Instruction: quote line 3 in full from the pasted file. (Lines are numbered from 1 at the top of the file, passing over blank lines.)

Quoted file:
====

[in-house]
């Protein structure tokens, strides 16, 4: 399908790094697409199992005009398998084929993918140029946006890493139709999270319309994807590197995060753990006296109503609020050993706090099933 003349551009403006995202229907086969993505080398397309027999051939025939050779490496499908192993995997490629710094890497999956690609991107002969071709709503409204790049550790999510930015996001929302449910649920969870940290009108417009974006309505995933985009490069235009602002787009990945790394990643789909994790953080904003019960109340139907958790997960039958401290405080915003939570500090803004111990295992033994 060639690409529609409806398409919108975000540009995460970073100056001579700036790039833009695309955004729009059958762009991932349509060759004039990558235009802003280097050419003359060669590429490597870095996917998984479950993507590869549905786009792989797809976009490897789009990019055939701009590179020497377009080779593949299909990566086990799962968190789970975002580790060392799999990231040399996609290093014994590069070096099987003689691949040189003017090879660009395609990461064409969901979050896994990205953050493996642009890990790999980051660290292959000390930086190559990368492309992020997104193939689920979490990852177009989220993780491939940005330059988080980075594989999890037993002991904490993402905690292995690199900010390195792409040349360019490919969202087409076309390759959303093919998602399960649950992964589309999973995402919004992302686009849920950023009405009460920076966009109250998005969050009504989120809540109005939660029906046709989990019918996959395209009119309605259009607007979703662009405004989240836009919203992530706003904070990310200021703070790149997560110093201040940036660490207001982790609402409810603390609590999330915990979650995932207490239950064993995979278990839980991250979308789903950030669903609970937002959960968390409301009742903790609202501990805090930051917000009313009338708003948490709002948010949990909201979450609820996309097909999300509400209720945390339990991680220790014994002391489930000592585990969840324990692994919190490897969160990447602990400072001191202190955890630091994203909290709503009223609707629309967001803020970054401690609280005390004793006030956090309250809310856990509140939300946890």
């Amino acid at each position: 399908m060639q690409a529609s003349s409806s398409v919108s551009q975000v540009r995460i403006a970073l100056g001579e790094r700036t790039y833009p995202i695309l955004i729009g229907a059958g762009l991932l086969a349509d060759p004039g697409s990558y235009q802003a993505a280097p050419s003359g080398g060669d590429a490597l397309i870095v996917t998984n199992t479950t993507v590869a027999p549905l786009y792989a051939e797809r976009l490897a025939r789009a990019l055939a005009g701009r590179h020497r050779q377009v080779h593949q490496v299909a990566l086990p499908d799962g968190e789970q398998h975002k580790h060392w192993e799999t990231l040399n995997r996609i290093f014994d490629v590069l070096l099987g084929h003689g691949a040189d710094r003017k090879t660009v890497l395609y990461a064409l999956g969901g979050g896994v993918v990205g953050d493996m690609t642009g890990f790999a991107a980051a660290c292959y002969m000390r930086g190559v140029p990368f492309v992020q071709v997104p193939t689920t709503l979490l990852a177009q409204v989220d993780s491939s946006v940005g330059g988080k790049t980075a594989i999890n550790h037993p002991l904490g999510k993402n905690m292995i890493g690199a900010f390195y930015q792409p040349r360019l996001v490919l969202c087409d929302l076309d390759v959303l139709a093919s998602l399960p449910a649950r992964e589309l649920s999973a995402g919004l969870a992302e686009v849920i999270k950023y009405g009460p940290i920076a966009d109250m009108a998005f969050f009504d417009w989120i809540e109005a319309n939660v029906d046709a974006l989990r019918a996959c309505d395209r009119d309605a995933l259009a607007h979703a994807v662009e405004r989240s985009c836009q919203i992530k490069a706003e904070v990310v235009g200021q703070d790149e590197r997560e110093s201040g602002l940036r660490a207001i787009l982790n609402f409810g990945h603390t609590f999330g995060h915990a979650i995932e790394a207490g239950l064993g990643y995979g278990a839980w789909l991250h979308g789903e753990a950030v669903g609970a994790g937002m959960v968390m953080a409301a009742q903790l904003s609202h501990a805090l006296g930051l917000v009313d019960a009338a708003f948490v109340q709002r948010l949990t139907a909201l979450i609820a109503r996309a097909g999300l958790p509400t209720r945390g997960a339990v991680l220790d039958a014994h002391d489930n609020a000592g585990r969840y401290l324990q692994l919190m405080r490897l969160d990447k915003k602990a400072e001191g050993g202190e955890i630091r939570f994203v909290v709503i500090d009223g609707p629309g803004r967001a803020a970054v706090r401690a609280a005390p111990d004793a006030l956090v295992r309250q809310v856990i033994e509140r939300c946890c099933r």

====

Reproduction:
């Amino acid at each position: 399908m060639q690409a529609s003349s409806s398409v919108s551009q975000v540009r995460i403006a970073l100056g001579e790094r700036t790039y833009p995202i695309l955004i729009g229907a059958g762009l991932l086969a349509d060759p004039g697409s990558y235009q802003a993505a280097p050419s003359g080398g060669d590429a490597l397309i870095v996917t998984n199992t479950t993507v590869a027999p549905l786009y792989a051939e797809r976009l490897a025939r789009a990019l055939a005009g701009r590179h020497r050779q377009v080779h593949q490496v299909a990566l086990p499908d799962g968190e789970q398998h975002k580790h060392w192993e799999t990231l040399n995997r996609i290093f014994d490629v590069l070096l099987g084929h003689g691949a040189d710094r003017k090879t660009v890497l395609y990461a064409l999956g969901g979050g896994v993918v990205g953050d493996m690609t642009g890990f790999a991107a980051a660290c292959y002969m000390r930086g190559v140029p990368f492309v992020q071709v997104p193939t689920t709503l979490l990852a177009q409204v989220d993780s491939s946006v940005g330059g988080k790049t980075a594989i999890n550790h037993p002991l904490g999510k993402n905690m292995i890493g690199a900010f390195y930015q792409p040349r360019l996001v490919l969202c087409d929302l076309d390759v959303l139709a093919s998602l399960p449910a649950r992964e589309l649920s999973a995402g919004l969870a992302e686009v849920i999270k950023y009405g009460p940290i920076a966009d109250m009108a998005f969050f009504d417009w989120i809540e109005a319309n939660v029906d046709a974006l989990r019918a996959c309505d395209r009119d309605a995933l259009a607007h979703a994807v662009e405004r989240s985009c836009q919203i992530k490069a706003e904070v990310v235009g200021q703070d790149e590197r997560e110093s201040g602002l940036r660490a207001i787009l982790n609402f409810g990945h603390t609590f999330g995060h915990a979650i995932e790394a207490g239950l064993g990643y995979g278990a839980w789909l991250h979308g789903e753990a950030v669903g609970a994790g937002m959960v968390m953080a409301a009742q903790l904003s609202h501990a805090l006296g930051l917000v009313d019960a009338a708003f948490v109340q709002r948010l949990t139907a909201l979450i609820a109503r996309a097909g999300l958790p509400t209720r945390g997960a339990v991680l220790d039958a014994h002391d489930n609020a000592g585990r969840y401290l324990q692994l919190m405080r490897l969160d990447k915003k602990a400072e001191g050993g202190e955890i630091r939570f994203v909290v709503i500090d009223g609707p629309g803004r967001a803020a970054v706090r401690a609280a005390p111990d004793a006030l956090v295992r309250q809310v856990i033994e509140r939300c946890c099933r």